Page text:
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Psion PLC (LSE: PON) is a consumer hardware company formed in 1980 that developed the Psion Organiser as well as a whole range of more advanced, clamshell-design Personal Digital Assistants. Psion closed or disposed of all its previous operations and is now focused, through its Psion Teklogix operation, on rugged mobile computing solutions. Its operations are based in Canada but its head office is in London. It is listed on the London Stock Exchange and was once a constituent of the FTSE 100 Index.

Psion's operational business, Psion Teklogix, was formed in September 2000 from a merger of Psion and Canadian-based Teklogix Inc. and is a global provider of solutions for mobile computing and wireless data collection. The Group's products and services include rugged mobile hardware, secure wireless networks, robust software, professional services and exceptional support programs. Psion Teklogix works with its clients in the area of new and emerging technologies, including image capture, voice recognition and RFID. Psion Teklogix has customers in more than 80 countries around the world, and over 36 sales and support offices in 23 countries.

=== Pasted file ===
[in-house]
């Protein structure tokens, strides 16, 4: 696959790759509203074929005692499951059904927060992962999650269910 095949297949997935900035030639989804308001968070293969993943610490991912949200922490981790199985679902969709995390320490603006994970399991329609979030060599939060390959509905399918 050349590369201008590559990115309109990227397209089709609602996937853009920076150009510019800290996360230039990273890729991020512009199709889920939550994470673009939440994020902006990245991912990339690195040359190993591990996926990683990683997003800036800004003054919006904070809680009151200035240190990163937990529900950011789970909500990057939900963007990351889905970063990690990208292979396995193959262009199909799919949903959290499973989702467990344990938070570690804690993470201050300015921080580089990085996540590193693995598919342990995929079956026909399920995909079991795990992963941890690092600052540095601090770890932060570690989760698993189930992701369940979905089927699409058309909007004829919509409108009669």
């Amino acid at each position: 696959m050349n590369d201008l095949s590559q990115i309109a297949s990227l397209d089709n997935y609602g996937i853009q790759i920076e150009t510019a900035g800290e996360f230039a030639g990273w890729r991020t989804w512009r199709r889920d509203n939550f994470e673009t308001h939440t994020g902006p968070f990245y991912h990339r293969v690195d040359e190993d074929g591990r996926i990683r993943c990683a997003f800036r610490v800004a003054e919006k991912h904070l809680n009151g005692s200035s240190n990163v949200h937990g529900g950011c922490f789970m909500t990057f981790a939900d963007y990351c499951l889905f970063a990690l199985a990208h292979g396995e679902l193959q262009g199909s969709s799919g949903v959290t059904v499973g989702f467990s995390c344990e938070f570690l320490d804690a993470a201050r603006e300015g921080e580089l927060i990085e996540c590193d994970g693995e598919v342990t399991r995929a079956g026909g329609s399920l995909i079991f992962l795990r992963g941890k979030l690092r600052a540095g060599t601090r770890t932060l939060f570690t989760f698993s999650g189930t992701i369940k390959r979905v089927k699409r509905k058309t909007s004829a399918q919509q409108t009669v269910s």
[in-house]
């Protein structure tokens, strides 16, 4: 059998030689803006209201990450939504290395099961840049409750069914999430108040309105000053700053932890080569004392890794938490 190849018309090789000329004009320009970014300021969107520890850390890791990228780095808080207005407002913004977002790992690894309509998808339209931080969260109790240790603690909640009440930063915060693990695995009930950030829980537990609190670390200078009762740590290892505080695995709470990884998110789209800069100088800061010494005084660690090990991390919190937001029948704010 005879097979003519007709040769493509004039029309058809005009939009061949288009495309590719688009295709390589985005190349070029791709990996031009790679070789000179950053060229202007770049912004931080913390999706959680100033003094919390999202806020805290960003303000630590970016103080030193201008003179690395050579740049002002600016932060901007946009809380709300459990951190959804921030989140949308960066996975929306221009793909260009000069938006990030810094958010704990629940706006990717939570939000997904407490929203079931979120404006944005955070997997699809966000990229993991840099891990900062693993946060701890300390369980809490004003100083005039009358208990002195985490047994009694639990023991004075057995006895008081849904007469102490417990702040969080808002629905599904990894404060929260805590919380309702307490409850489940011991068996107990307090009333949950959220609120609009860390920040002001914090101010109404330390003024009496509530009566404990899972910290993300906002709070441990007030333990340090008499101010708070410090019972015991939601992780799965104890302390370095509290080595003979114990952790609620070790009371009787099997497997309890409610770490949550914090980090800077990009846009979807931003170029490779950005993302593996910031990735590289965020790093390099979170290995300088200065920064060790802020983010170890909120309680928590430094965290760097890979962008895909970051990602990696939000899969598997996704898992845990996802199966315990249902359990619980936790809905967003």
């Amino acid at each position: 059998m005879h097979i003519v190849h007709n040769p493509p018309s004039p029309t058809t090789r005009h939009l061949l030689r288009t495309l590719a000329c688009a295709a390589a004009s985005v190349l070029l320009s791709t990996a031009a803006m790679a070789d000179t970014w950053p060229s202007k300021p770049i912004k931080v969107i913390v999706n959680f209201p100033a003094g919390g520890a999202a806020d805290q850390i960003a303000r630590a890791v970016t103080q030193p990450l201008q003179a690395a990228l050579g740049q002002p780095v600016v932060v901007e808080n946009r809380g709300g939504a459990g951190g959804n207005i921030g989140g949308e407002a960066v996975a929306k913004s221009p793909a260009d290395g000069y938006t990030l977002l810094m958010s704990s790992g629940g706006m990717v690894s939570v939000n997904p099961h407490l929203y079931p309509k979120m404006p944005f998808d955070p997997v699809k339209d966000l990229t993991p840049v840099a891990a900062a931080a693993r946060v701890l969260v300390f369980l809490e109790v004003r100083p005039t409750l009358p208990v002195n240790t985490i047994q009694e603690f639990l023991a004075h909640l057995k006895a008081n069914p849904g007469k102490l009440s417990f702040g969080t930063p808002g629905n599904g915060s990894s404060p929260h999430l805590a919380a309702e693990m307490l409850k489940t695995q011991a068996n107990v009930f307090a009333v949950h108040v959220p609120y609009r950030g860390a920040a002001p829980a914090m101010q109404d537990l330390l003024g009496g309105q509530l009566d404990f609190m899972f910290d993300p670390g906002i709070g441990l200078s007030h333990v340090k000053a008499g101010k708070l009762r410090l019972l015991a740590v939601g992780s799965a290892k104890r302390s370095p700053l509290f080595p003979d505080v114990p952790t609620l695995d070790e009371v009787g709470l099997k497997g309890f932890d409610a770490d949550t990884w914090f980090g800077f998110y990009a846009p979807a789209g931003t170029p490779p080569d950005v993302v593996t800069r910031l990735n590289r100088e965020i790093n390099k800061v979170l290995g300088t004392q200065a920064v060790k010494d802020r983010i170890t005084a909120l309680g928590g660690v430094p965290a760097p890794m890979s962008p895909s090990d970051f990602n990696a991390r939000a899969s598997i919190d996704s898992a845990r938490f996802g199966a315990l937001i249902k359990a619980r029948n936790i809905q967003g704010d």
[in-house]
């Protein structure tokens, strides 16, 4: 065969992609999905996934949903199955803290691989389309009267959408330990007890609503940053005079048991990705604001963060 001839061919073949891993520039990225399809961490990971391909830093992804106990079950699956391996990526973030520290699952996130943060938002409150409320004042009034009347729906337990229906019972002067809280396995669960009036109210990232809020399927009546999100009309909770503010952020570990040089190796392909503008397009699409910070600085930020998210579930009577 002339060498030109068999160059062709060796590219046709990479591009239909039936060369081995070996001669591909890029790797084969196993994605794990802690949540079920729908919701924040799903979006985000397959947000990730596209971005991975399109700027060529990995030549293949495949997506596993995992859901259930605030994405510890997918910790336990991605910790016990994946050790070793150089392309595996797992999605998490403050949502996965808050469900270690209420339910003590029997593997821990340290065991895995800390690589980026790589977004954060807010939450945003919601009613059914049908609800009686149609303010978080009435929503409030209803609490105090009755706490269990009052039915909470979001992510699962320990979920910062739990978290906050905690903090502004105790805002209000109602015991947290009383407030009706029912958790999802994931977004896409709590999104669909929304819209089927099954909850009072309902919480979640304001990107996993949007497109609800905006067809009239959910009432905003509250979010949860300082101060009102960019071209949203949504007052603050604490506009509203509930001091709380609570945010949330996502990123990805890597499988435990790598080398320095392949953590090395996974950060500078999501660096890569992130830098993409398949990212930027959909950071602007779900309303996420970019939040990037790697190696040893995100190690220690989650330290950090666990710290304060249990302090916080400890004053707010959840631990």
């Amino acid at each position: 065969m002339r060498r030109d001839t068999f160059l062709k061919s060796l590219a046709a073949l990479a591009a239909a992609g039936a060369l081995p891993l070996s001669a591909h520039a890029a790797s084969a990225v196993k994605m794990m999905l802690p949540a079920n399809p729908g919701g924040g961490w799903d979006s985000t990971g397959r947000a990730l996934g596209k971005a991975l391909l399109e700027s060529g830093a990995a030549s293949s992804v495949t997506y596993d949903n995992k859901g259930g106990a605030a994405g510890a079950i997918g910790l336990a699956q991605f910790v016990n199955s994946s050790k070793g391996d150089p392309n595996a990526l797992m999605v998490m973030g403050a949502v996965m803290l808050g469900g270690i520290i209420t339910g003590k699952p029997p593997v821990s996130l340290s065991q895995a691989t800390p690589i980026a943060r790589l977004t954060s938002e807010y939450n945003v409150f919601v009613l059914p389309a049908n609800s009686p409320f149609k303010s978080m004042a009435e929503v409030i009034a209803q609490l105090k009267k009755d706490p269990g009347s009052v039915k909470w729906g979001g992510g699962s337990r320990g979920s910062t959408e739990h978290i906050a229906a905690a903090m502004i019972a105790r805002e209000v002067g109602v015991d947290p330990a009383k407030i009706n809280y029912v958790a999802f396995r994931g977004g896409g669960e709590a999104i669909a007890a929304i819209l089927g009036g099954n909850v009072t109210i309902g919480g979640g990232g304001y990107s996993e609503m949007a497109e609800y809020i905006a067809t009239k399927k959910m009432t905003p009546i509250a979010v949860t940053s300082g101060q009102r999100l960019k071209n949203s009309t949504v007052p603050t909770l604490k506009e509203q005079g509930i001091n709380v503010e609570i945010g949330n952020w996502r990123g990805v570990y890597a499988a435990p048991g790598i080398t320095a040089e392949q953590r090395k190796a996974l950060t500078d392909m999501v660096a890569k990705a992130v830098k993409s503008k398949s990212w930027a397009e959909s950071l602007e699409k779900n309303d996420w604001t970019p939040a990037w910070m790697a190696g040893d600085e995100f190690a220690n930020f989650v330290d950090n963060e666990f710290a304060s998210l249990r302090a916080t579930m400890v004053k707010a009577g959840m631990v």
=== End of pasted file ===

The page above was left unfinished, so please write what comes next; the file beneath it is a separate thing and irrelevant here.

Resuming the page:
Early development

Psion was established in 1980 as a software house with a close relationship with Sinclair Research. The company developed games and other software for the ZX81 and ZX Spectrum home computers, released under the Sinclair/Psion brand. Psion’s games for the ZX Spectrum included Chess, Chequered Flag, Flight Simulator and the Horace series.[1]

The company name means "Potter Scientific Instruments", after the company's founder, David Potter. The acronym PSI was already in use elsewhere in the world so ON was added to make the name PSION unique. David Potter remained a managing director until 1999 and is still chairman of the company.

In early 1983, Sinclair approached Psion regarding the development of a suite of office applications for the forthcoming Sinclair QL personal computer. Psion were already working on a project in this area and the QL was launched in 1984, bundled with Quill, Archive, Abacus and Easel; respectively a word processor, database, spreadsheet and business graphics application. These were later ported to MS-DOS, collectively called PC-Four, or Xchange in an enhanced version.[1]

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